Ever pay attention to how the cycles of the mind work in time with the shifting of the seasons and the meanderings of the moon? Want to know more?
In preparing to introduce you to a lovely Australian “moon gardener,” I realized that it was just about this time last year when I romanced you with a post about … Moonlight Gardening!
Lucky for you moon-lovin’ farmgirls out there, Anne Gibson (aka The Micro Gardener) puts a different spin on Mina Edison’s concept of moonlight gardening. Instead of focusing on luminous night-blooming flower gardens, Anne posts practical advice about veggie gardening in accordance with the lunar cycles.
“That may sound a little strange if you’ve never heard of it before, but if you are already familiar with your climate zone and are planting in the right season, then you may want to maximize your gardening success by working with nature’s lunar cycles,” writes Anne in her Micro Gardener blog. “And by that, I don’t mean getting outdoors with a shovel in the middle of the night!”
Well, unless, of course, you want to …
Anne explains that the moon has four phases or quarters, each lasting about seven days, and what goes on in your garden is very much influenced by these phases.
“Just as the moon influences the rise and fall of the tides, it also has a gravitational effect on the moisture in plants, the soil and water table, which is magnified at different times of the month,” she says. “The tides are highest, for example, at the time of the new and full moon when lunar gravity pulls water up. At this same time, the moon also causes moisture to rise in the earth. This is an often unknown fact by many gardeners, yet knowing when this is can help you have greater success with seed germination. If you buy or plant seed, this can save you a lot of money over time.”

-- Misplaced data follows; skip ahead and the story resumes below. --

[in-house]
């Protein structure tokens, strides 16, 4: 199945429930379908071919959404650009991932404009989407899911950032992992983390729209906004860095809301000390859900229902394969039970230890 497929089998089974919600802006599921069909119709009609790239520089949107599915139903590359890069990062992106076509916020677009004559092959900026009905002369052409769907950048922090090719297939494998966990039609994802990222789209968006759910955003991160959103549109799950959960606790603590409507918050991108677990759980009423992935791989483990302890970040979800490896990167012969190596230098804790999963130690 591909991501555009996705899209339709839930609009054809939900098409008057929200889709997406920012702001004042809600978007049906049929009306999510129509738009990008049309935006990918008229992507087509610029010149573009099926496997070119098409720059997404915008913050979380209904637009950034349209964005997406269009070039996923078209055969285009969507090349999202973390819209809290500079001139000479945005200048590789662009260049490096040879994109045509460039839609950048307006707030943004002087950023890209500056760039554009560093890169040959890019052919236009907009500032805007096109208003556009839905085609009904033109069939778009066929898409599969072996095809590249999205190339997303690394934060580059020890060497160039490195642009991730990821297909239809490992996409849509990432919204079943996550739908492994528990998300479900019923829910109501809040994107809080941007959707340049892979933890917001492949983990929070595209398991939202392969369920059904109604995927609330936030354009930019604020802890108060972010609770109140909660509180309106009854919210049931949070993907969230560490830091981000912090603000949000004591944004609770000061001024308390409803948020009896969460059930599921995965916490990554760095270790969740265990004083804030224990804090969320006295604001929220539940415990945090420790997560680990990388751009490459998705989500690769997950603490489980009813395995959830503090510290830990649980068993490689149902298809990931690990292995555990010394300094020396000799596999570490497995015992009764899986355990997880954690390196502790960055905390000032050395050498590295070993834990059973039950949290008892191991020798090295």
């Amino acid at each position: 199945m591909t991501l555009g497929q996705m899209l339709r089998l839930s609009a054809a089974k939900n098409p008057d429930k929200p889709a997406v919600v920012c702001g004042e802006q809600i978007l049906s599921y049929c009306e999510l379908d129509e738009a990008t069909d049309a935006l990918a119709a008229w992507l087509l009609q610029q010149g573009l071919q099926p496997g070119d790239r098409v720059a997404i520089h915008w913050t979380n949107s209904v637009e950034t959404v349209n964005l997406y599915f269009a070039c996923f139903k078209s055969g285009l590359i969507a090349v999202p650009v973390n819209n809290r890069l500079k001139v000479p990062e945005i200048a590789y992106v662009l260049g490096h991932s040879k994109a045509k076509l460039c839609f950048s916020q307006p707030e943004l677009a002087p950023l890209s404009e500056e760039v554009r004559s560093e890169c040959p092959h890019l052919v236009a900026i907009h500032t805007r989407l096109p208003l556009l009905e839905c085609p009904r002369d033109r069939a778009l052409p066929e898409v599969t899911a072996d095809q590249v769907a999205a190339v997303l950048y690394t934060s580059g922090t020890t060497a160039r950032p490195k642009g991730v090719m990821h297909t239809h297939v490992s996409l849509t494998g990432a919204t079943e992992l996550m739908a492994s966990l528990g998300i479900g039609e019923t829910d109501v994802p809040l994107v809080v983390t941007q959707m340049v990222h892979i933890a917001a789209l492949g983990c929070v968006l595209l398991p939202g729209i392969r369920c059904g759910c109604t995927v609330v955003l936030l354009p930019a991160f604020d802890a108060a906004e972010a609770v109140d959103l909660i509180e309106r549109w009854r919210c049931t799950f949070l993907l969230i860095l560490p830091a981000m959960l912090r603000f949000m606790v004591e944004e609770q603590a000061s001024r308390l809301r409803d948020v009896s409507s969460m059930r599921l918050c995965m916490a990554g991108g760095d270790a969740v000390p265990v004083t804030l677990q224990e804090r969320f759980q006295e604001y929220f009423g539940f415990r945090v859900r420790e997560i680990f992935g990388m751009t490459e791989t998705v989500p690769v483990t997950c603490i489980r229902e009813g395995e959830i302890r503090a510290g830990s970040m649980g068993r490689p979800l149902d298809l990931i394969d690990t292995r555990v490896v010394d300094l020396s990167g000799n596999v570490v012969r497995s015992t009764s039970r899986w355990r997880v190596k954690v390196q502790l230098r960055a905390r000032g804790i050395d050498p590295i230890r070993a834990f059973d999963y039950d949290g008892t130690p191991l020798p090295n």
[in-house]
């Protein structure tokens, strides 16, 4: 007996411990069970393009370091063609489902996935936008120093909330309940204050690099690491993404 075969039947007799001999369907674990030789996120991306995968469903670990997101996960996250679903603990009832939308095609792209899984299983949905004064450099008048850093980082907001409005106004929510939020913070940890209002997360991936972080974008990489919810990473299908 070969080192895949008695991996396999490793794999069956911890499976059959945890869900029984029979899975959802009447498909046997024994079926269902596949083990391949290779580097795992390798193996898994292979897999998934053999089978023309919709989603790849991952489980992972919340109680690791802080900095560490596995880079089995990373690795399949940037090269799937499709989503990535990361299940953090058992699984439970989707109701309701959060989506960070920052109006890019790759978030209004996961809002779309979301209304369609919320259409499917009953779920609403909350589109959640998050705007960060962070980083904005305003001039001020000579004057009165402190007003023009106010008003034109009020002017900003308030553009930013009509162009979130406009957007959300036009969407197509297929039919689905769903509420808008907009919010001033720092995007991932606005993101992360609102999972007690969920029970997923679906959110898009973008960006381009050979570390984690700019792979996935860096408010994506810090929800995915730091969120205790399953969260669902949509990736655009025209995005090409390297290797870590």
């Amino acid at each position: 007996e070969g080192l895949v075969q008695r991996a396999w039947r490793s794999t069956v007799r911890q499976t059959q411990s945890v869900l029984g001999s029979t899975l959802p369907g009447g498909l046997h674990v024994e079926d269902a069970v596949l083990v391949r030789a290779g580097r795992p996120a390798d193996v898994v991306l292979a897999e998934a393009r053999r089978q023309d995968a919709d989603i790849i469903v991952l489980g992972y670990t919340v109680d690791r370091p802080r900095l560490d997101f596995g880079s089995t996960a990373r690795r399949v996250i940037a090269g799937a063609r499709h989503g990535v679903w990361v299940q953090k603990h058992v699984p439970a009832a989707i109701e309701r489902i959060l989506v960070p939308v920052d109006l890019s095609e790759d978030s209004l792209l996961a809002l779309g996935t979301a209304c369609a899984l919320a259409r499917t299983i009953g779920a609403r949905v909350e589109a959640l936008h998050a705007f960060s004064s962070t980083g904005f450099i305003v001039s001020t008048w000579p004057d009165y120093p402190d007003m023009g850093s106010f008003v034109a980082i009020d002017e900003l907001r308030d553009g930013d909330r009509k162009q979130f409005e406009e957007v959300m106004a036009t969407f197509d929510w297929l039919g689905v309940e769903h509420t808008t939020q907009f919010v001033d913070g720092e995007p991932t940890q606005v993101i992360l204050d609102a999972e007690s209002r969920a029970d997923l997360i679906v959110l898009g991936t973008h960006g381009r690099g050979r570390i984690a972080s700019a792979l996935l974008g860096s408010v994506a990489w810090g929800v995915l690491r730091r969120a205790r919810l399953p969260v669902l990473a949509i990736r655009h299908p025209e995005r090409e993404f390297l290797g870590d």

While we we’re all familiar with the fact that sunlight is a determining factor of plant growth, Ann explains that moonlight has a marvelously mysterious effect as well. “As the moonlight increases (new moon and second quarter), this stimulates leaf growth. After the full moon, the moonlight decreases, putting energy into the plant roots, and the above-ground leaf growth slows down. So, this becomes a favorable time to plant your root crops because of the active root growth.”
You can read more about Anne’s experiences with moon cycle gardening at TheMicroGardener.com, and if you’re tempted to try it for yourself, you might want to pick up a handy Moon Calendar from her site, too.